What is the limit for you this year in terms of success on the track? “It’s been crazy. You could look back — if I go back to before Darlington, we could look back and say, ‘Yeah, there’s a couple other races that I don’t want to say you left them there because circumstances happen and that’s what racing is all about, but there’s certainly a couple more that we could’ve won.’ But, if you want to be fair and objective about it, Darlington, Kyle (Busch) dominated the race and was going to win and had a problem and we ended up capitalizing on that. We were in second, but we capitalized on that and won. Last weekend, although we could’ve raced with him (Jimmie Johnson) if we would’ve had perfect — probably could’ve beat Jimmie, maybe could’ve beat Jimmie, but arguably he had the best car and Jason (Ratcliff, crew chief) made a great call at the end, we had a great restart and we were able to win that race. I think if you put yourself in position to win enough I think you’re going to lose some, but I think you’ll win your share as well. I don’t know what the limit is. I’d sit around and daydream and wish and think about things like this happening this season, but I never really realistically thought that before the halfway point that we’d have four wins and be in the running and leading all of those laps and run as good as we have been. So, I don’t know where the limit is. I said I guess after Vegas and maybe Kansas, I felt like the sky was the limit with this team and I really do. It’s just a great group. Everything is going really good and everybody is really focused on keeping it going good.”

Was the test at Indianapolis earlier this week beneficial? “Yeah, I thought the test was really worth it for us. I felt like even though we didn’t get as much track time as we would’ve liked to have got with the weather and not being able to stay on Wednesday and having to be down here this morning and all of that, I still thought it was really worth it. It was our first team test I guess we used this year. We got to work a lot with Denny (Hamlin) and Kyle (Busch). I felt like we’ve found some things that will hopefully help us going forward hopefully there and Pocono and maybe Michigan — some of those tracks. I felt like we gathered a lot of information and it was definitely worth it.”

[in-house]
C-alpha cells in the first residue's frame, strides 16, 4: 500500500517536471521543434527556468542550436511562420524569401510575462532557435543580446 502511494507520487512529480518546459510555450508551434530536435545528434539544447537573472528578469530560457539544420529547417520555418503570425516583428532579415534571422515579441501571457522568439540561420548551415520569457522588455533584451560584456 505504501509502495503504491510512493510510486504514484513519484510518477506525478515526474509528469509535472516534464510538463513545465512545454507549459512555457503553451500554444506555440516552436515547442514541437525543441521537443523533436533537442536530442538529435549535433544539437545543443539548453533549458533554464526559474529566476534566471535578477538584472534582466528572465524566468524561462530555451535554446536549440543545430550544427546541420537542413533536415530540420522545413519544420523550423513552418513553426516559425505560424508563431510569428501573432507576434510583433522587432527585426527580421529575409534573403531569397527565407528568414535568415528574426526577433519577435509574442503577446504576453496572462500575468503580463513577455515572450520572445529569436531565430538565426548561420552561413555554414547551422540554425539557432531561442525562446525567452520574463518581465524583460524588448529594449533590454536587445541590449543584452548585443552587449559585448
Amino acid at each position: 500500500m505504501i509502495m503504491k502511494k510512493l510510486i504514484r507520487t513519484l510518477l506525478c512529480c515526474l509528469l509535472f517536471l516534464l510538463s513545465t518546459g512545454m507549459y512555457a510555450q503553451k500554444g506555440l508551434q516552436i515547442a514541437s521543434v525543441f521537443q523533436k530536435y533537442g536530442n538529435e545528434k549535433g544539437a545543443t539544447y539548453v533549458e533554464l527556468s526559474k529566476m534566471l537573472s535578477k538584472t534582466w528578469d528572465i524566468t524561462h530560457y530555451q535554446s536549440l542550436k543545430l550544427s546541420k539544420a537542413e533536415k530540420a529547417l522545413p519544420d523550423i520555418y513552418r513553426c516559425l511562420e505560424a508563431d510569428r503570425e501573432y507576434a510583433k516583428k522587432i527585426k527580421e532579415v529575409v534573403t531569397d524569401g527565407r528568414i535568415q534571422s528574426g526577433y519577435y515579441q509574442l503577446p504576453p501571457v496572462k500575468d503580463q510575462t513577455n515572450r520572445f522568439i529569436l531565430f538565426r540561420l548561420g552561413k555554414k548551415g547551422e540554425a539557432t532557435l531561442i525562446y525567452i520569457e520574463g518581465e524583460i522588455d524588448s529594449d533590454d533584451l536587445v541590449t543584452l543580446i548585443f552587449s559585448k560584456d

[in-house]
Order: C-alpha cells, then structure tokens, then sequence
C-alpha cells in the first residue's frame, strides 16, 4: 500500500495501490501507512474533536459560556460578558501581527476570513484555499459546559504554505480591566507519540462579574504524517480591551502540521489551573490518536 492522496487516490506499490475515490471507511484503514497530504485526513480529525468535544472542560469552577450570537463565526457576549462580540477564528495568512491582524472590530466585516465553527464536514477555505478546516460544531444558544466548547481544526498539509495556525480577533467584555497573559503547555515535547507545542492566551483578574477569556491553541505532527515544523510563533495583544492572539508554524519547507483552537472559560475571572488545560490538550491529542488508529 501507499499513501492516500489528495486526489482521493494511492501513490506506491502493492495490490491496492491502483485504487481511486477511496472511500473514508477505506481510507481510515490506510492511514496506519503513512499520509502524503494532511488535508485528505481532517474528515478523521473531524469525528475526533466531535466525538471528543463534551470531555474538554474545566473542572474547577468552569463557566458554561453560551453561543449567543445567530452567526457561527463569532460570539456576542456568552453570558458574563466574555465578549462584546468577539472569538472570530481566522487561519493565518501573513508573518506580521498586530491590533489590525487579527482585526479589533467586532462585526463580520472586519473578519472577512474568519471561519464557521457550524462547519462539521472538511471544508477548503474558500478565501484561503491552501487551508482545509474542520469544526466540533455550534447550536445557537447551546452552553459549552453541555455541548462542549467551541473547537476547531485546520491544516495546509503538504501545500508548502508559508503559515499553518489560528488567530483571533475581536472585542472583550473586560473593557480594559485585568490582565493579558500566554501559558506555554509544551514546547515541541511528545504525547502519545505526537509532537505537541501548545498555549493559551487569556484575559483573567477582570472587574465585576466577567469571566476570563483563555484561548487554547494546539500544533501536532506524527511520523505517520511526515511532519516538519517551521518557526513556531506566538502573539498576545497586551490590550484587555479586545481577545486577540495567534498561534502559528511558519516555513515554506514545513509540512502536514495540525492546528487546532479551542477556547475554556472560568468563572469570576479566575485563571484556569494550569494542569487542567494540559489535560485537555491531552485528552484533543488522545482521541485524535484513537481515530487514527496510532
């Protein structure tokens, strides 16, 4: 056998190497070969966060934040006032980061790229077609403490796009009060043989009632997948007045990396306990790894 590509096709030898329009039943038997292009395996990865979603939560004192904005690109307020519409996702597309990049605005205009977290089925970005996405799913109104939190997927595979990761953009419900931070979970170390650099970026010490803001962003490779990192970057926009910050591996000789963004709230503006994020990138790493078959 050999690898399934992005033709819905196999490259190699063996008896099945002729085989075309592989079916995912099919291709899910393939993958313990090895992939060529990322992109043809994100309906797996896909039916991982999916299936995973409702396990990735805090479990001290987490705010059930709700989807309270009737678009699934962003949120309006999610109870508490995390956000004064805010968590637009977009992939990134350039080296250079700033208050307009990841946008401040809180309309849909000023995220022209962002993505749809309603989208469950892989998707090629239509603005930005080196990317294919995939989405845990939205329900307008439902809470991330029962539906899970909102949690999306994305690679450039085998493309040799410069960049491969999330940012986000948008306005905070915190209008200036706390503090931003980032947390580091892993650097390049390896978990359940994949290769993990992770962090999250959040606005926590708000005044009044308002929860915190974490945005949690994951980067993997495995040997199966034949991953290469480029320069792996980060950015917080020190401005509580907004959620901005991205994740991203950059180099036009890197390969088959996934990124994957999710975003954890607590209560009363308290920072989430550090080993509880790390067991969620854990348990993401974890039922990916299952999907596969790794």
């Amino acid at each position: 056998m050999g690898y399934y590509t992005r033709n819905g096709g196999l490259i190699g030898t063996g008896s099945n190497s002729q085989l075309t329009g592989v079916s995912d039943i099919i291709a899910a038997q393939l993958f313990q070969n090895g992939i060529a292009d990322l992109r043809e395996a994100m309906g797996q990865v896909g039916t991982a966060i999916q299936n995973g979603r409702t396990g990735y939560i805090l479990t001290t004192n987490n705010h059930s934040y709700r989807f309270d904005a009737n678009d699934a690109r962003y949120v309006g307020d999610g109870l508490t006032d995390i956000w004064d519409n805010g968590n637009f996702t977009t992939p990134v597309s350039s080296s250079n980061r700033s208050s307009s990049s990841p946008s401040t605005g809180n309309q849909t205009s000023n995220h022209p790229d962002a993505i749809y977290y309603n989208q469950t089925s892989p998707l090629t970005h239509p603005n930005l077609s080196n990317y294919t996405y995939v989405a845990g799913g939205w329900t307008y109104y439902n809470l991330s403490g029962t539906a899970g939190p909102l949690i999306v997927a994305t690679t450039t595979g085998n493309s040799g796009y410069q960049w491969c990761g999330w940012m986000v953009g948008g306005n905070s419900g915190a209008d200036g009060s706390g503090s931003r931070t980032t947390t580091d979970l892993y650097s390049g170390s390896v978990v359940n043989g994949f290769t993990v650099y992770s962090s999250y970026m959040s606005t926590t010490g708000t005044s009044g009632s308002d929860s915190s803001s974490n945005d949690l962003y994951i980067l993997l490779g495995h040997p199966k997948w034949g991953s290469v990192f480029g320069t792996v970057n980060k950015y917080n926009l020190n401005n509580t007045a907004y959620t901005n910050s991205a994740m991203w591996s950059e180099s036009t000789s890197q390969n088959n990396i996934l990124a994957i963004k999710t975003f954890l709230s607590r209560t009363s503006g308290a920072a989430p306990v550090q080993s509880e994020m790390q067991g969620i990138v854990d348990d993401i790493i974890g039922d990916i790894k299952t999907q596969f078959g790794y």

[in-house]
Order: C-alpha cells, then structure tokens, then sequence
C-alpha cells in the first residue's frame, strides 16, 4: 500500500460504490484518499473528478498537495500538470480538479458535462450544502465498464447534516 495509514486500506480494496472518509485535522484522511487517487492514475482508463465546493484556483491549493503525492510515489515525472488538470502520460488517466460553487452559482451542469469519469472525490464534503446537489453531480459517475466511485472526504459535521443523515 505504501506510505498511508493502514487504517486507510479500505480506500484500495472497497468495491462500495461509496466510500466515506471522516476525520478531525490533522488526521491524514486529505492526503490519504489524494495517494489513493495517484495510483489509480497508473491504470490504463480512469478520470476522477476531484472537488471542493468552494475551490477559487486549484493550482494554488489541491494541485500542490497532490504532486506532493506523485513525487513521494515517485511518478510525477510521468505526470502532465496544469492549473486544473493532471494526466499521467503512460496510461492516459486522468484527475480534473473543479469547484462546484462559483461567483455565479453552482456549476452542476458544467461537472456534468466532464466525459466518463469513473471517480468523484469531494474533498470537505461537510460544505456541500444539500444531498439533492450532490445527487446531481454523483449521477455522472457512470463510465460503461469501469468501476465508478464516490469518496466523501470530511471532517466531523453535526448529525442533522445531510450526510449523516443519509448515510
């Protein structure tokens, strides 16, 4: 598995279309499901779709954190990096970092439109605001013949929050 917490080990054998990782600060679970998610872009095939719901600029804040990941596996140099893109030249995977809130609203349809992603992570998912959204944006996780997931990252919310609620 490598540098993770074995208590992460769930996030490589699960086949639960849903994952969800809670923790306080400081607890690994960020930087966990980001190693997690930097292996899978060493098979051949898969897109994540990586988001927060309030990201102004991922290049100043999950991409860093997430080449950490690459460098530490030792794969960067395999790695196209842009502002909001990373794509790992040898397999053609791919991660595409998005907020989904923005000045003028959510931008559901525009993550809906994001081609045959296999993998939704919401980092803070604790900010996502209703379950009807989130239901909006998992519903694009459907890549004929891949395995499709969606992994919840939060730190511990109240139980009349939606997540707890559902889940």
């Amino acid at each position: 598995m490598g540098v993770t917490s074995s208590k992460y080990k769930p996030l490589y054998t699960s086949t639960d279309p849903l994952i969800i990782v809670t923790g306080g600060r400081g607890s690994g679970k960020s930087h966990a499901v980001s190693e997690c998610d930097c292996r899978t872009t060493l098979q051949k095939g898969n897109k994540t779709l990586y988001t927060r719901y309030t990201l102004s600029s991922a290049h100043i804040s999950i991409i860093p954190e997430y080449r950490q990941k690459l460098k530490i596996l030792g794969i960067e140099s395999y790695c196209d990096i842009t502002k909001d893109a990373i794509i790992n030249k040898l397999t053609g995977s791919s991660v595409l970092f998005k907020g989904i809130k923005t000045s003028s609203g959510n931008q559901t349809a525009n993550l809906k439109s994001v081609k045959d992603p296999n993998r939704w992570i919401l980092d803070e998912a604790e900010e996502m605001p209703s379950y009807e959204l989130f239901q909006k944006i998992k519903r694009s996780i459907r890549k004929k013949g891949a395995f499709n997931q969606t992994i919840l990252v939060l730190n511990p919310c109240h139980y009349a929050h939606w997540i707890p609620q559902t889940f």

Has the success this season helped your nerves go away after joining Joe Gibbs Racing? “I don’t know that it ever totally goes away. I think that in this sport in general you always have to have that sense of urgency and I don’t think you could ever get too comfortable. Everybody can be replaced and you have to perform each and every week. It’s a really what have you done for me lately sport obviously. I don’t know that you ever get 100 percent comfortable in what you’re doing. I think you have to stay hungry and always be focused on what’s in front of you and not necessarily what’s behind you. Certainly I’ve felt comfortable over there. They’ve done a — from the first time I walked in there, yeah you are learning certain things and maybe a little nervous, but they’ve really made me feel comfortable and made me feel a part of the team, a part of the family and a part of the program over there for sure.”

Do you have a favorite NASCAR tradition? “Favorite NASCAR tradition — I guess probably kicking the year off for the Daytona 500. I think when you come down for SpeedWeeks it’s always a — I don’t have the same thing that we do every year necessarily, but coming down here and getting down here to kick the season off and driving through the tunnel and still realizing you’re at Daytona and you get to run the Daytona 500 is always a really neat feeling and a cool tradition and a way to start off the season.”

Why do you think Carl Edwards, Kasey Kahne, Denny Hamlin, Clint Bowyer, Kurt Busch and Brad Keselowski are all winless at Daytona? “Man, you know, I guess I will just start with one of them. Kurt (Busch) is a great plate racer and always has been, so that surprises me that you said Kurt hasn’t won here. I think that restrictor-plate racing is just totally different. It’s hard to even honestly really group it with the other 32 races. It’s just totally different. There’s a lot that comes into play and a lot of circumstances that come into play. You’ve got to have a fast car everywhere, but if you don’t have a fast car here there’s absolutely nothing that you’re going to do about it. I mean, everybody is wide open all the way around so if your car is slow, what are you going to do about it? You know, I think winning these races, there’s a lot — I don’t want to use the word luck, but there’s a lot of circumstances that come into play to win one of these races than there would be at Charlotte or somewhere.”

- Toyota Racing